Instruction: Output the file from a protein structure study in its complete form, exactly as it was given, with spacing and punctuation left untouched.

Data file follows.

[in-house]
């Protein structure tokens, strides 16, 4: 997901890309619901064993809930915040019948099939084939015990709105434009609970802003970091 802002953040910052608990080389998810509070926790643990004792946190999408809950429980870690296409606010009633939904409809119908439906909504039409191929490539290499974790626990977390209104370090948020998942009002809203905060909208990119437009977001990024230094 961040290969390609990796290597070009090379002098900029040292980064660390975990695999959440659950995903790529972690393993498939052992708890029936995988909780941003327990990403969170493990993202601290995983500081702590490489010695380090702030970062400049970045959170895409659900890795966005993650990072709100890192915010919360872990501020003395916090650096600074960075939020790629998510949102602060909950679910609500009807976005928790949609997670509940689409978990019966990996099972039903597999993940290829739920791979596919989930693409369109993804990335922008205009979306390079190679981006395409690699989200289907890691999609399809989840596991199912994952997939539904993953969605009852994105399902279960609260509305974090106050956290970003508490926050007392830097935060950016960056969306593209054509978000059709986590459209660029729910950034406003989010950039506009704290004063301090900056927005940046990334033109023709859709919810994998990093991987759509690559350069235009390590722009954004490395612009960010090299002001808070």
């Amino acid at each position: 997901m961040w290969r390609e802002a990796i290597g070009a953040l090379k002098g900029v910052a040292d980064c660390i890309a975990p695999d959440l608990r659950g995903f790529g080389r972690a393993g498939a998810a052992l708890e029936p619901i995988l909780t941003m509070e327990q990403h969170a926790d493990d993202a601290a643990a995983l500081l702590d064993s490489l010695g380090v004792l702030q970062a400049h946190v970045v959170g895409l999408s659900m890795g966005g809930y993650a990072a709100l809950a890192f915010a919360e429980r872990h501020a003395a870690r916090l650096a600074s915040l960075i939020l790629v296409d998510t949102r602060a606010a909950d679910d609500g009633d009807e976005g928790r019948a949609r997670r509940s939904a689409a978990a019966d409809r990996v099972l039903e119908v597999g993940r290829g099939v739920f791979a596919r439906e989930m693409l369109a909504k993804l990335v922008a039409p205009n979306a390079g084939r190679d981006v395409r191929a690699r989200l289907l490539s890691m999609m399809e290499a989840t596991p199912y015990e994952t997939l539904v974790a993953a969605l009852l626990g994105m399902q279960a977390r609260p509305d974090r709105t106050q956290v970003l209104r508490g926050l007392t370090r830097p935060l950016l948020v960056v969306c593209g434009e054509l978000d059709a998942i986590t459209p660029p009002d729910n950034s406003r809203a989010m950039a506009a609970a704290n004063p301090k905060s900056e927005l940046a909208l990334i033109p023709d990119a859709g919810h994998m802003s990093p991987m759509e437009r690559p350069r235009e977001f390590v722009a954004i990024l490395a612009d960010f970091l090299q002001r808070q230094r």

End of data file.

[in-house]
């Protein structure tokens, strides 16, 4: 997901890309619901064993809930915040019948099939084939015990709105434009609970802003970091 802002953040910052608990080389998810509070926790643990004792946190999408809950429980870690296409606010009633939904409809119908439906909504039409191929490539290499974790626990977390209104370090948020998942009002809203905060909208990119437009977001990024230094 961040290969390609990796290597070009090379002098900029040292980064660390975990695999959440659950995903790529972690393993498939052992708890029936995988909780941003327990990403969170493990993202601290995983500081702590490489010695380090702030970062400049970045959170895409659900890795966005993650990072709100890192915010919360872990501020003395916090650096600074960075939020790629998510949102602060909950679910609500009807976005928790949609997670509940689409978990019966990996099972039903597999993940290829739920791979596919989930693409369109993804990335922008205009979306390079190679981006395409690699989200289907890691999609399809989840596991199912994952997939539904993953969605009852994105399902279960609260509305974090106050956290970003508490926050007392830097935060950016960056969306593209054509978000059709986590459209660029729910950034406003989010950039506009704290004063301090900056927005940046990334033109023709859709919810994998990093991987759509690559350069235009390590722009954004490395612009960010090299002001808070």
């Amino acid at each position: 997901m961040w290969r390609e802002a990796i290597g070009a953040l090379k002098g900029v910052a040292d980064c660390i890309a975990p695999d959440l608990r659950g995903f790529g080389r972690a393993g498939a998810a052992l708890e029936p619901i995988l909780t941003m509070e327990q990403h969170a926790d493990d993202a601290a643990a995983l500081l702590d064993s490489l010695g380090v004792l702030q970062a400049h946190v970045v959170g895409l999408s659900m890795g966005g809930y993650a990072a709100l809950a890192f915010a919360e429980r872990h501020a003395a870690r916090l650096a600074s915040l960075i939020l790629v296409d998510t949102r602060a606010a909950d679910d609500g009633d009807e976005g928790r019948a949609r997670r509940s939904a689409a978990a019966d409809r990996v099972l039903e119908v597999g993940r290829g099939v739920f791979a596919r439906e989930m693409l369109a909504k993804l990335v922008a039409p205009n979306a390079g084939r190679d981006v395409r191929a690699r989200l289907l490539s890691m999609m399809e290499a989840t596991p199912y015990e994952t997939l539904v974790a993953a969605l009852l626990g994105m399902q279960a977390r609260p509305d974090r709105t106050q956290v970003l209104r508490g926050l007392t370090r830097p935060l950016l948020v960056v969306c593209g434009e054509l978000d059709a998942i986590t459209p660029p009002d729910n950034s406003r809203a989010m950039a506009a609970a704290n004063p301090k905060s900056e927005l940046a909208l990334i033109p023709d990119a859709g919810h994998m802003s990093p991987m759509e437009r690559p350069r235009e977001f390590v722009a954004i990024l490395a612009d960010f970091l090299q002001r808070q230094r």